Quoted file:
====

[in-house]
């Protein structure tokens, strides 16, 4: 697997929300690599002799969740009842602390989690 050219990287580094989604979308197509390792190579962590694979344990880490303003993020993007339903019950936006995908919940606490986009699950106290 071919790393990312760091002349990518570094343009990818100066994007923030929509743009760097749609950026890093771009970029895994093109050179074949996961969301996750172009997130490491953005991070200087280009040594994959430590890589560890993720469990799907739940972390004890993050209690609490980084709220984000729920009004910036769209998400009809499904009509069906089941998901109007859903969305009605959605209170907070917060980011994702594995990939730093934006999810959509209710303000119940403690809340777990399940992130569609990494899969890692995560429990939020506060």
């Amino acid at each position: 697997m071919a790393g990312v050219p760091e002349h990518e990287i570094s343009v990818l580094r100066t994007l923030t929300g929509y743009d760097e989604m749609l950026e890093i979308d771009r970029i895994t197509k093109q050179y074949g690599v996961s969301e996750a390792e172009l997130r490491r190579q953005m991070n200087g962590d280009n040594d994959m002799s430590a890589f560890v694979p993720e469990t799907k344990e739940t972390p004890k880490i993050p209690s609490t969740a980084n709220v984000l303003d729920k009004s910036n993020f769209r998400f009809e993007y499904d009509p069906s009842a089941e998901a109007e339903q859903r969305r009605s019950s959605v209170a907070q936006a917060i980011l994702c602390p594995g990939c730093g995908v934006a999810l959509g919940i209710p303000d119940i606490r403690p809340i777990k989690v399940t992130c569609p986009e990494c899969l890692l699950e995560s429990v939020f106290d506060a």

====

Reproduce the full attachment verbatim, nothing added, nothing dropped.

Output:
[in-house]
């Protein structure tokens, strides 16, 4: 697997929300690599002799969740009842602390989690 050219990287580094989604979308197509390792190579962590694979344990880490303003993020993007339903019950936006995908919940606490986009699950106290 071919790393990312760091002349990518570094343009990818100066994007923030929509743009760097749609950026890093771009970029895994093109050179074949996961969301996750172009997130490491953005991070200087280009040594994959430590890589560890993720469990799907739940972390004890993050209690609490980084709220984000729920009004910036769209998400009809499904009509069906089941998901109007859903969305009605959605209170907070917060980011994702594995990939730093934006999810959509209710303000119940403690809340777990399940992130569609990494899969890692995560429990939020506060």
């Amino acid at each position: 697997m071919a790393g990312v050219p760091e002349h990518e990287i570094s343009v990818l580094r100066t994007l923030t929300g929509y743009d760097e989604m749609l950026e890093i979308d771009r970029i895994t197509k093109q050179y074949g690599v996961s969301e996750a390792e172009l997130r490491r190579q953005m991070n200087g962590d280009n040594d994959m002799s430590a890589f560890v694979p993720e469990t799907k344990e739940t972390p004890k880490i993050p209690s609490t969740a980084n709220v984000l303003d729920k009004s910036n993020f769209r998400f009809e993007y499904d009509p069906s009842a089941e998901a109007e339903q859903r969305r009605s019950s959605v209170a907070q936006a917060i980011l994702c602390p594995g990939c730093g995908v934006a999810l959509g919940i209710p303000d119940i606490r403690p809340i777990k989690v399940t992130c569609p986009e990494c899969l890692l699950e995560s429990v939020f106290d506060a």